Enbom, H. Infrasound From Wind Turbines Can Trigger Migraine and Related Symptoms
Authored by Håkan Enbom, MD, PhD, Ear/Nose/Throat specialist, and specialist in otoneurology and dizziness disorders, employed at the City Health ENT, Angelholm, Sweden.
Letter to the Australian Medical Association
It has come to my knowledge that you have released a position paper about the effects of low frequency noise and infrasound from wind power.
I would like to draw your attention to my recently published article about migraine and infrasound in the Swedish Medical Journal “Läkartidningen” which is available below.
As you well know, migraine is a polygenetic inherited disease with occasional episodes of headache. It is also well known that people with migraine are more sensitive to sound and light than the normal population, especially during an attack of migraine headache. Futhermore it is a well known fact that pulsating sound and flickering light are strong triggers to elicit an attack of migraine.
Migraine is a very common condition in the population with a 15% prevalence for migraine headache. It is quite obvious that the genetic predisposition is much higher – everyone with a genetic disposition will not suffer from migraine headaches. You may well live with the genetic predisposition and never suffer from migraine headache in all your life.
Recent studies have found that these genetic changes affect among others the Ca-channels. This channelopathie increases the cellular depolarisation and as a result the nerve cells are more sensitive to stimulation – less stimulus is needed to trigger a nerve-potential. The main triggers for migraine are – as we all know – all kinds of sensory stimulation, food containing biogenic amines such as tyramine, glutamine, histamine etc., and increased levels or fluctuating levels of estrogen.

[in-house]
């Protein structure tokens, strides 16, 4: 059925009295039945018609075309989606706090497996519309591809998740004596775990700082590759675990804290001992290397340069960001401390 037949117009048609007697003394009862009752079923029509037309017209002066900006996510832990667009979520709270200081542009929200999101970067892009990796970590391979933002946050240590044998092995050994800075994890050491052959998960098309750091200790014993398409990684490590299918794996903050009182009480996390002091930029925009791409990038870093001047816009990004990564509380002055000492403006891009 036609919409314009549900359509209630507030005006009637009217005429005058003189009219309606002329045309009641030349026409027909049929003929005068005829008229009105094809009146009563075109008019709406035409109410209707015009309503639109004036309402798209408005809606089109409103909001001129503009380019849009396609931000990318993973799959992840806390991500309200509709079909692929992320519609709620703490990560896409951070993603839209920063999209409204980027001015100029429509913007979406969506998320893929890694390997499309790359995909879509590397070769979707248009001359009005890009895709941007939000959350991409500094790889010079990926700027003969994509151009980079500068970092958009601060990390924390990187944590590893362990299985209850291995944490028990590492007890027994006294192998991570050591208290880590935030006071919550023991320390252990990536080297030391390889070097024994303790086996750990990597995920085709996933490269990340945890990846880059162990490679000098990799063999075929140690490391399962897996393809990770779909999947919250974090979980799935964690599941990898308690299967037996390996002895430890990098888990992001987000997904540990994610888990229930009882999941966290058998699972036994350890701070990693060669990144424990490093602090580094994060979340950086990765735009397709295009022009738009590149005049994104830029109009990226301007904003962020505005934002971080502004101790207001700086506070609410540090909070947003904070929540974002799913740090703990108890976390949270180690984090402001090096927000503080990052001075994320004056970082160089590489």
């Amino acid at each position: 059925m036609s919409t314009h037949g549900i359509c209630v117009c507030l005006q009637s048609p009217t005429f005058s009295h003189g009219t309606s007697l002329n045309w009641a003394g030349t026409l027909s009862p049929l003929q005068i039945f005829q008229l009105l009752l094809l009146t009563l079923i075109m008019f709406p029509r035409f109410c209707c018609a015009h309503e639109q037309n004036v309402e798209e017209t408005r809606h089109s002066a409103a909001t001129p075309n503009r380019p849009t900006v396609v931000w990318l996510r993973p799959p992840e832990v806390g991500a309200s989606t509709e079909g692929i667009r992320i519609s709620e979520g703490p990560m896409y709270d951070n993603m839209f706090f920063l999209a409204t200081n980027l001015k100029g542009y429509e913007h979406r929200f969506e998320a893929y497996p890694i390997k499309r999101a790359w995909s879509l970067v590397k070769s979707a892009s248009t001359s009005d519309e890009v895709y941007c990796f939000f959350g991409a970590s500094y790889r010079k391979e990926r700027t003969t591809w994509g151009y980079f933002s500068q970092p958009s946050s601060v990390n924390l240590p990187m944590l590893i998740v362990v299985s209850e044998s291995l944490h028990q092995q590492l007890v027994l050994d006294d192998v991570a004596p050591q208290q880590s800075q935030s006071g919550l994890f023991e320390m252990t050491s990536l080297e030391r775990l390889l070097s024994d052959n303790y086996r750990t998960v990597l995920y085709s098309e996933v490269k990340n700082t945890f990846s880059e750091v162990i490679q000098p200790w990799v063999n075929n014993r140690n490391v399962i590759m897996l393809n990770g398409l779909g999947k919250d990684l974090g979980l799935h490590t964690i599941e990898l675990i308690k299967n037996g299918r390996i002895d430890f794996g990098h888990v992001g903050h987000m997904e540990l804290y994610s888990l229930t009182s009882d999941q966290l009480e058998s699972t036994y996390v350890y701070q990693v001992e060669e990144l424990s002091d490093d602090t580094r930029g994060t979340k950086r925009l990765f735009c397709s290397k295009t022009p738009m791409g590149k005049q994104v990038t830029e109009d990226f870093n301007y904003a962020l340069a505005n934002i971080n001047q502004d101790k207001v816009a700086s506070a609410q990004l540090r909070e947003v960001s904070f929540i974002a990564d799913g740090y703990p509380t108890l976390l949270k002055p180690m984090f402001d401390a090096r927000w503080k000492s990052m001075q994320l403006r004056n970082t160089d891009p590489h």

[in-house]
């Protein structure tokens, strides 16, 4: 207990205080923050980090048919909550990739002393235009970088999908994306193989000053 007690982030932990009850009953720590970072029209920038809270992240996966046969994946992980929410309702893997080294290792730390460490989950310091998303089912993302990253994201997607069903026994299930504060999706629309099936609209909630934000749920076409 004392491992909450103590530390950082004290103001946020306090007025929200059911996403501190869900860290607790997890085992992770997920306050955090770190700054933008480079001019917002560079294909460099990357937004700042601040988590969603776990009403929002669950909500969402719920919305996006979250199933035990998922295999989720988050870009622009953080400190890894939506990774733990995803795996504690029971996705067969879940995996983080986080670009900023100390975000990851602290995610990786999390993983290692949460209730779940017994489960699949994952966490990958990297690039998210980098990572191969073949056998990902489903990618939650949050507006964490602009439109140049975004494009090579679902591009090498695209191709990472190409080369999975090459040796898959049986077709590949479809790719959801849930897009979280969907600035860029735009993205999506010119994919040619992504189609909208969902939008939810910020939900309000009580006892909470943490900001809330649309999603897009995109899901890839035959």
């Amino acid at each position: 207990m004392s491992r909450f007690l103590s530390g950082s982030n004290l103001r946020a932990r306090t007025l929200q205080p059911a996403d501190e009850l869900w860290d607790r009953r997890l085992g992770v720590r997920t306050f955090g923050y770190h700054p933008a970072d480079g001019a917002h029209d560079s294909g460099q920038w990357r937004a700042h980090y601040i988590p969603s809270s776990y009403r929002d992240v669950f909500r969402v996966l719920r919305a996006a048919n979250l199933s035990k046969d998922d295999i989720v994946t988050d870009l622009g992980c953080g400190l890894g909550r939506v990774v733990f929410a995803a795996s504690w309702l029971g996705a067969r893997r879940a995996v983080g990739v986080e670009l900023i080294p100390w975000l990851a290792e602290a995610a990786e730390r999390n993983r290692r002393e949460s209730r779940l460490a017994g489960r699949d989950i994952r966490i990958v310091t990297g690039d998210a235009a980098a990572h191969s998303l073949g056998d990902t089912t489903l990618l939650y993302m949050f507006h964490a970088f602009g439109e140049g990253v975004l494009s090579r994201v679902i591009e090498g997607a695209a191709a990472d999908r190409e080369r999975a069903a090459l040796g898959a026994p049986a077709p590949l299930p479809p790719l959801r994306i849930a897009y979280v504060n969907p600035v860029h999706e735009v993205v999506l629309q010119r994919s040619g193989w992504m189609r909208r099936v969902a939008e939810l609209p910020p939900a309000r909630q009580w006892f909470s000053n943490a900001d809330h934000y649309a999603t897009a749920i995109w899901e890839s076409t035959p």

Thus sound is a trigger. Loud noise of varying amplitude is a strong trigger that will increase the neural sensitivity in persons with migraine. For example a teacher with a genetic tendency to migraine in a noisy classroom. After a while all senses will become more sensitive (more sensitive to sound, more sensitive to light, more sensitive to vestibular stimuli for example). Hyperacusis makes the situation in the classroom worse and eventually an attack of migraine headache will appear.
Low frequency noise or infrasound noise is no exception. Even if the sound is not heard the sound pressure will exert the same force on the eardrum as audible sound. The sound waves will be transmitted to the inner ear and hair cells are then stimulated. Even if the stimulation is not recognized as sound it will affect brainstem centres and elicit other sensations.
Infrasound is normally not possible to hear, you more likely will feel it as a vibration. Low frequency sound is possible to hear if the volume (sound pressure in dB) is strong enough. But it is a known fact that there are persons who can hear low frequency sound and infrasound at sound pressure levels of 40 db or less. If you have migraine and have developed hyperacusis it is most likely that you are as sensitive to low frequency sound as to normal sound.
Infrasound from wind turbines has properties that differ from other types of infrasound such as infrasound emanating from natural sources (eg wind, rivers) and from artificial sources including road traffic. Infrasound from road traffic (as well as the other examples) has a continuous, constant character – a kind of constant background noise. Infrasound from wind turbines has a fluctuating character with varying amplitude. Infrasound from wind turbines also has three distinct frequencies with higher amplitude than the average infrasound pressure (blade pass frequencies).
A third issue is that the sound pressure for infrasound and low frequency sound is much stronger than the sound pressure for the sound you can hear (for audible sound). If the measured sound pressure at a given distance is 40 dB for audible sound, then the sound pressure for infrasound is 60–80 dB at the same measuring point. Additionally infrasound is amplified inside buildings by resonance effects.
Thus the conclusion is that low frequency sound and infrasound from wind power has the qualities to trigger increased sensitivity and eventually migraine headache or other migraine-symptoms – such as vertigo or tinnitus (without headache).
As migraine is so common in the population, this is a relationship that you can not avoid considering.
Futhermore there is increasing knowledge that continuous stimulation of triggers eventually will create a central sensitisation in the brain with a chronic extremely increased sensitivity to sensory stimulation.
I hope that you will take these facts in consideration and advocate for further studies and work for a safe distance for wind power from homes and workplaces that will protect the public health.
Håkan Enbom M.D. Ph.D